In the preferred embodiment the "cluster" classification code assigned to the defect in step 314 differentiates between "small" and "big" clusters. Either a "small cluster" code or a "large duster" code is assigned, based upon the number of marked defects within the die. For example, a "large duster" code might be assigned where there are 4 or more marked defects on the die from which the one defect to be assigned the duster code is chosen. Other parameters may be selected to differentiate between small and big clusters.
In step 316 the remaining defects within all of the search areas are assigned a "discardable" classification code. The remaining defects are thus recoded as discardable because they do not necessarily need to be considered in a subsequent analysis. They are duplicative of the information already available from the cluster code designations. In this sense, by classifying some defects of a cluster as part of the cluster and classifying the remaining defects of the cluster as discardable, the defect data is said to be "declustered."
In step 318 defects that are within a search area are removed from further consideration in subsequent iterations of the marking and recoding process performed by the utility 18. Specifically, if no defects had been marked within the initial search area as determined in step 308, execution proceeds to step 318 wherein the defect of interest within that search area is removed from subsequent consideration. If defects had been recoded in steps 312-316 as being either part of a cluster or as discardable, then in step 318 those defects are removed from further consideration.
In step 320 a determination is made whether all of the defects on the substrate have been removed from further consideration, either because they were a searched defect of interest or were recoded, as explained above. If all defects are not yet removed from consideration, in step 322 the next defect of interest is identified and execution returns to step 302 so that the analysis can be repeated. Otherwise, operation ends in step 324. It is appreciated that when the analysis is performed for the next defect of interest following step 322, the search radius will differ if the local defect density (DL) surrounding that defect has changed. Accordingly, the search radius changes with conditions on the wafer, for reasons described fully below.
Steps 314-324 are further explained with reference to FIG. 4b. In step 314, one marked defect is recoded with a "cluster" classification in each of the dice 402 and 404, and in step 316 the remaining defects within the searched areas (both marked defects and examined defects of interest) are recoded as discardable. For example, defect D2 in die 402 and defect D3 in die 404 are recoded "cluster" and the remaining defect, D1, is recoded "discardable." In step 322, the next defect of interest to be analyzed would be defect D4, because it has not yet been removed from consideration. Steps 302-324 are then repeated for defect D4.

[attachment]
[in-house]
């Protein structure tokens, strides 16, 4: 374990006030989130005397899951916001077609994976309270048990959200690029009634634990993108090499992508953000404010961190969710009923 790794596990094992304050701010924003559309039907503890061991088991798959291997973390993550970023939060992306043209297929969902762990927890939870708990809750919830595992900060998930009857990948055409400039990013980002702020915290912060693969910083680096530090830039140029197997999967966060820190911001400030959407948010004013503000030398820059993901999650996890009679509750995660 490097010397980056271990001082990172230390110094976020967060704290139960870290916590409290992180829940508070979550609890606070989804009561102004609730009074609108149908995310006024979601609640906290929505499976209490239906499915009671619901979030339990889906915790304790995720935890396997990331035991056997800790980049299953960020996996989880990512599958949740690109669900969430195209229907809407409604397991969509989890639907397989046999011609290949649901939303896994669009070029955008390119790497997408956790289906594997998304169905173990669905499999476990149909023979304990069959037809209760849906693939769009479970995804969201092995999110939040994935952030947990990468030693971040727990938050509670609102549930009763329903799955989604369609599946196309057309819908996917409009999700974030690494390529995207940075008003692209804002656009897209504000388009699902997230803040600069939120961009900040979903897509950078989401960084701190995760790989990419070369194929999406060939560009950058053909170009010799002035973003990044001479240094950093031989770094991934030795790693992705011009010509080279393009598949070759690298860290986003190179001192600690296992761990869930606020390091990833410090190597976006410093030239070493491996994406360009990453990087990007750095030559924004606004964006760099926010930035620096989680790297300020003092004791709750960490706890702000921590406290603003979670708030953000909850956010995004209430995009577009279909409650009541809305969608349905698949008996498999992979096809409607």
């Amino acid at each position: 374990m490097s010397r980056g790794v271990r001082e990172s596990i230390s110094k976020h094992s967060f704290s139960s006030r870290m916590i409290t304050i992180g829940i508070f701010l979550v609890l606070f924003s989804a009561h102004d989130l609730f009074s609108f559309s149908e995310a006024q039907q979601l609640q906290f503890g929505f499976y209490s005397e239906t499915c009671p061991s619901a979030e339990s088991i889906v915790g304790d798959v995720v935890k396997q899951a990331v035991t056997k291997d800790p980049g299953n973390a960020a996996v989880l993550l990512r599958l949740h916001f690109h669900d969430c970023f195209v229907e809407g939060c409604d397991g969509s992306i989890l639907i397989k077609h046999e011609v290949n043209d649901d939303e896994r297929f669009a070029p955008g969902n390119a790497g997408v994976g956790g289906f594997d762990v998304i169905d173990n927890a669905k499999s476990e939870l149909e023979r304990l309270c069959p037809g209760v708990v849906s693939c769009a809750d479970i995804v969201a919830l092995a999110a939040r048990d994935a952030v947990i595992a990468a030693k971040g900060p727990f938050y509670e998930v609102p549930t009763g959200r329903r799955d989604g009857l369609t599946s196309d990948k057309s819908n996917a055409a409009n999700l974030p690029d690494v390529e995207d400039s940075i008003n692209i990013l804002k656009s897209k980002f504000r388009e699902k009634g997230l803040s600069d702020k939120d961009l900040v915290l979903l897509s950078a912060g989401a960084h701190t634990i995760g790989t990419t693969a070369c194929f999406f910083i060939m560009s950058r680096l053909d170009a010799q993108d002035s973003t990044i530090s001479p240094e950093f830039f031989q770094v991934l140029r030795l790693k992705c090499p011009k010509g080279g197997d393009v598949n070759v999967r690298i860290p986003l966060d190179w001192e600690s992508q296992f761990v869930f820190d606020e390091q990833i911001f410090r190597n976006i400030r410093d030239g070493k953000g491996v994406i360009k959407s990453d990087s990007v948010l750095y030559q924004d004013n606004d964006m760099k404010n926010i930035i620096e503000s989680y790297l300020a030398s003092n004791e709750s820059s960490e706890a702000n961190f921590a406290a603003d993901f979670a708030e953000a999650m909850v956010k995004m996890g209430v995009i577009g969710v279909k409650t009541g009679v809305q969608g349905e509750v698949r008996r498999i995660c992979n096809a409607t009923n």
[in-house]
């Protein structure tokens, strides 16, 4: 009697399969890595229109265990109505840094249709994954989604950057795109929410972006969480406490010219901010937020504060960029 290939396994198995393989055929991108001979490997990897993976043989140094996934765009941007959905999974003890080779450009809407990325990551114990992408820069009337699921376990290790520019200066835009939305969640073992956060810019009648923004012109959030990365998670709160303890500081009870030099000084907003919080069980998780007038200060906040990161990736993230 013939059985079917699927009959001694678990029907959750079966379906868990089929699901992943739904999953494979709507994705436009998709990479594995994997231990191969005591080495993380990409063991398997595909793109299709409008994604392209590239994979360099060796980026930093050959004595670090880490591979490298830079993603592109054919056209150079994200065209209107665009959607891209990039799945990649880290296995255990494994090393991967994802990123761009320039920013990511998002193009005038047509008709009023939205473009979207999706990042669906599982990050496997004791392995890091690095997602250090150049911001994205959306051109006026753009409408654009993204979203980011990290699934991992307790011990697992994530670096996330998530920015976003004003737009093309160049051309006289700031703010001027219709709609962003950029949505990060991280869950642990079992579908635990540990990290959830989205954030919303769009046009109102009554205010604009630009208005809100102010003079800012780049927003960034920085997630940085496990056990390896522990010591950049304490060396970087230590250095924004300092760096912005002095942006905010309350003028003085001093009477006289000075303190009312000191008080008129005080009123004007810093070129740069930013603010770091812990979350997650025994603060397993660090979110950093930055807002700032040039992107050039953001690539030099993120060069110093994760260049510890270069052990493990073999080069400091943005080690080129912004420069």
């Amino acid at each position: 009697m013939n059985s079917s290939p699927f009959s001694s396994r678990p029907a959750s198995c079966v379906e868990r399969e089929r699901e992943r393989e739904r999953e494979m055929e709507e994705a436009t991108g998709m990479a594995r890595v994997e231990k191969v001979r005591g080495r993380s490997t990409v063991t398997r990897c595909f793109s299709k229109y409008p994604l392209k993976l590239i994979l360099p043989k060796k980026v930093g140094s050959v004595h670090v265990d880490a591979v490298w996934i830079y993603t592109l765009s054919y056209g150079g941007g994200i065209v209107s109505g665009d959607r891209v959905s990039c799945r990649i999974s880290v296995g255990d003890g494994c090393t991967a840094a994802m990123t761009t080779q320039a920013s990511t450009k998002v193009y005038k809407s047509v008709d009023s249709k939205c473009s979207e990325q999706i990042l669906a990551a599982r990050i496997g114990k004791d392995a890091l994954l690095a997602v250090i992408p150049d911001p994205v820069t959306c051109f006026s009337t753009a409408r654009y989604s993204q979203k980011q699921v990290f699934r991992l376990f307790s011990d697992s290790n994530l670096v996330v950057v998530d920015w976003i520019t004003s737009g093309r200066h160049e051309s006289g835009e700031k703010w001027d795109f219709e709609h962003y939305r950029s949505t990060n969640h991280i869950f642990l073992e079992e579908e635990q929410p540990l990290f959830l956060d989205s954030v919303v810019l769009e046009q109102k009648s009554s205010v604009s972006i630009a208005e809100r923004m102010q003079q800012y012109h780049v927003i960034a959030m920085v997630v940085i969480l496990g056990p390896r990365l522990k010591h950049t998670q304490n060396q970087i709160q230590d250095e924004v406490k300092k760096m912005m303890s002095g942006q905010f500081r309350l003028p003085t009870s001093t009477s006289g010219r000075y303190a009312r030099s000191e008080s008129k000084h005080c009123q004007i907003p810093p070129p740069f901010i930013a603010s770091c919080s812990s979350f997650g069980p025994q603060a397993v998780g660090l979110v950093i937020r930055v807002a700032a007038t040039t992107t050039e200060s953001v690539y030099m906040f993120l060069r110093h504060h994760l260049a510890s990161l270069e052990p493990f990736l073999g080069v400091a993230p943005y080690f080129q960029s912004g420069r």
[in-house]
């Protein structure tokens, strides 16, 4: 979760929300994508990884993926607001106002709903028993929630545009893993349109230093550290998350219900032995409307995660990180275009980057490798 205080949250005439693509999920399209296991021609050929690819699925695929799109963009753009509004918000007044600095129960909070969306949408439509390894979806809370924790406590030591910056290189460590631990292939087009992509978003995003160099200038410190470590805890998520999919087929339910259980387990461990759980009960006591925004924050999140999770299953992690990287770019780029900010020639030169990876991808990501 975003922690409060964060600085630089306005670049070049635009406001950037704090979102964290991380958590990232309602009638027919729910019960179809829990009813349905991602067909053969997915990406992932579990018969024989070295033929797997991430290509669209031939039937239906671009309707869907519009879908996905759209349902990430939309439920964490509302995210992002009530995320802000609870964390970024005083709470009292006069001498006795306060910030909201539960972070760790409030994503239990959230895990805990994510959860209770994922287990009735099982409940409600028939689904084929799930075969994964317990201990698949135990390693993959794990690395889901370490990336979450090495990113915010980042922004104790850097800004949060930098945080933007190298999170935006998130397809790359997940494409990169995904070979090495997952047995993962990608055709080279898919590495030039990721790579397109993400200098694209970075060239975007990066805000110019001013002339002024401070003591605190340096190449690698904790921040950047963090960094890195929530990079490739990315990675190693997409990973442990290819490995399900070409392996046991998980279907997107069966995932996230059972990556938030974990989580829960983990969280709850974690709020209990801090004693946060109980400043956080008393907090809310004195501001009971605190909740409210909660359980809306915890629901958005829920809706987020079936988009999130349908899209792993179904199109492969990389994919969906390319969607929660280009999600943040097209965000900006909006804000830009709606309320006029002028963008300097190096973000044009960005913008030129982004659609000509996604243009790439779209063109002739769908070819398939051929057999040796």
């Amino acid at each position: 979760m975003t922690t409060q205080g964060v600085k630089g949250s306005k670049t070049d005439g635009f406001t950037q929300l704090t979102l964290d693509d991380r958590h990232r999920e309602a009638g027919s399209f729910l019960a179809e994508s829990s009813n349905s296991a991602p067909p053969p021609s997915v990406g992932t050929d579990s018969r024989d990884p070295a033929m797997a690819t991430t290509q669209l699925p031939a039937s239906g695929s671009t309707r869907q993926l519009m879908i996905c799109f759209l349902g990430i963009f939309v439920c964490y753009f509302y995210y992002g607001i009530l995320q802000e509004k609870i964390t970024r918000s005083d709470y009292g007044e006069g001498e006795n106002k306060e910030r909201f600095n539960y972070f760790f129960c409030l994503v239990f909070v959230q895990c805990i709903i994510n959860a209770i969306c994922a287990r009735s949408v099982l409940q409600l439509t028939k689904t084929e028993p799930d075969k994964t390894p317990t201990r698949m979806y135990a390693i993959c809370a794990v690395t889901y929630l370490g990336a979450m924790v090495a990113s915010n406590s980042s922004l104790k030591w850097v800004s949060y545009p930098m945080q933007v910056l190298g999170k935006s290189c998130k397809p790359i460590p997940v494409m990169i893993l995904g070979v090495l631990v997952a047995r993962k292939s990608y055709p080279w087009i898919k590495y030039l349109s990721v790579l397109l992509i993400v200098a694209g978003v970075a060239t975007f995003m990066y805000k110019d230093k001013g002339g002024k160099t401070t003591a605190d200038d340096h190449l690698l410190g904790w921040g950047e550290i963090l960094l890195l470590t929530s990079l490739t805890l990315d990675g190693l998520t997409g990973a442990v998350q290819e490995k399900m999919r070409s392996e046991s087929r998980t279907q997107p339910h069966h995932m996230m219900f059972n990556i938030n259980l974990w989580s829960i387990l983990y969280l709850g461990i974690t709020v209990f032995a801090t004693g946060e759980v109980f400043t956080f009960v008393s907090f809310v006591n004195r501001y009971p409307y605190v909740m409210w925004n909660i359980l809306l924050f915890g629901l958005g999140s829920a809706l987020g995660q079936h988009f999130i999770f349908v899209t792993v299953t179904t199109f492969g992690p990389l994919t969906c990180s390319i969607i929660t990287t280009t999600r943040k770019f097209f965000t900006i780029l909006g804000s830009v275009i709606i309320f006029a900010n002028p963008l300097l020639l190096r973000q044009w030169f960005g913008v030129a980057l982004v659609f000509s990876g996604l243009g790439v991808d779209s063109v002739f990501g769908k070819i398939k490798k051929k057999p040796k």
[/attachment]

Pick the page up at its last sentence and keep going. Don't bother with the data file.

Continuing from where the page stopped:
FIG. 5 illustrates a graph 500 of the relationship between the search radius (r) and the defect density ratio (DL /DA), as determined by the utility 18 in step 306 of FIG. 3. In the preferred embodiment, the search radius (r) shown in the graph 500 is calculated by the following equations: ##EQU1## where DC is a density cutoff parameter; RM is a maximum search radius parameter; f is a density divider parameter; RA is a density average radius parameter; N is the total number of defects detected on the substrate; A is the area of the substrate; Da is the wafer average density (i.e., DA =(N/A)); l is the mean distance between randomly distributed defects on the substrate (i.e., l =sqrt(A/N)=(1/(sqrt(DA))); and DL is the local defect density computed for each defect as described above in step 302. In the preferred embodiment, the density cutoff parameter (DC) is set to about 10, although may range between 5 and 20. The maximum search radius (RM) is set to about 3000 microns. The density divider parameter (f) is set to about 16, although may range from about 10 to 20. The density average radius (RA) is set to about 5000 microns. These parameters are set empirically and may further vary according to wafer conditions.
Equation (1) describes a first region 502 of the graph 500 where the search radius (r) is set at a constant minimum value (l/f), for density ratios (DL /DA) of less than RA /l. Thus when the parameter f is set at 16, the minimum radius is equal to a fraction (i.e., 1/16) of the mean distance between randomly distributed defects (f) on the wafer. In region 502 the density ratio is low because the local defect density (DL) is close to the average defect density (DA). Choosing a relatively low minimum search radius (l/f) prevents two closely spaced defects from being treated together as one cluster when in fact they are not. However, as the local defect density (DL) increases (as does the density ratio DL /DA), it is expected a cluster such as that formed by a scratch must be present, so the search radius ought to be expanded to include additional defects. This is accomplished in the second region 504 of the graph.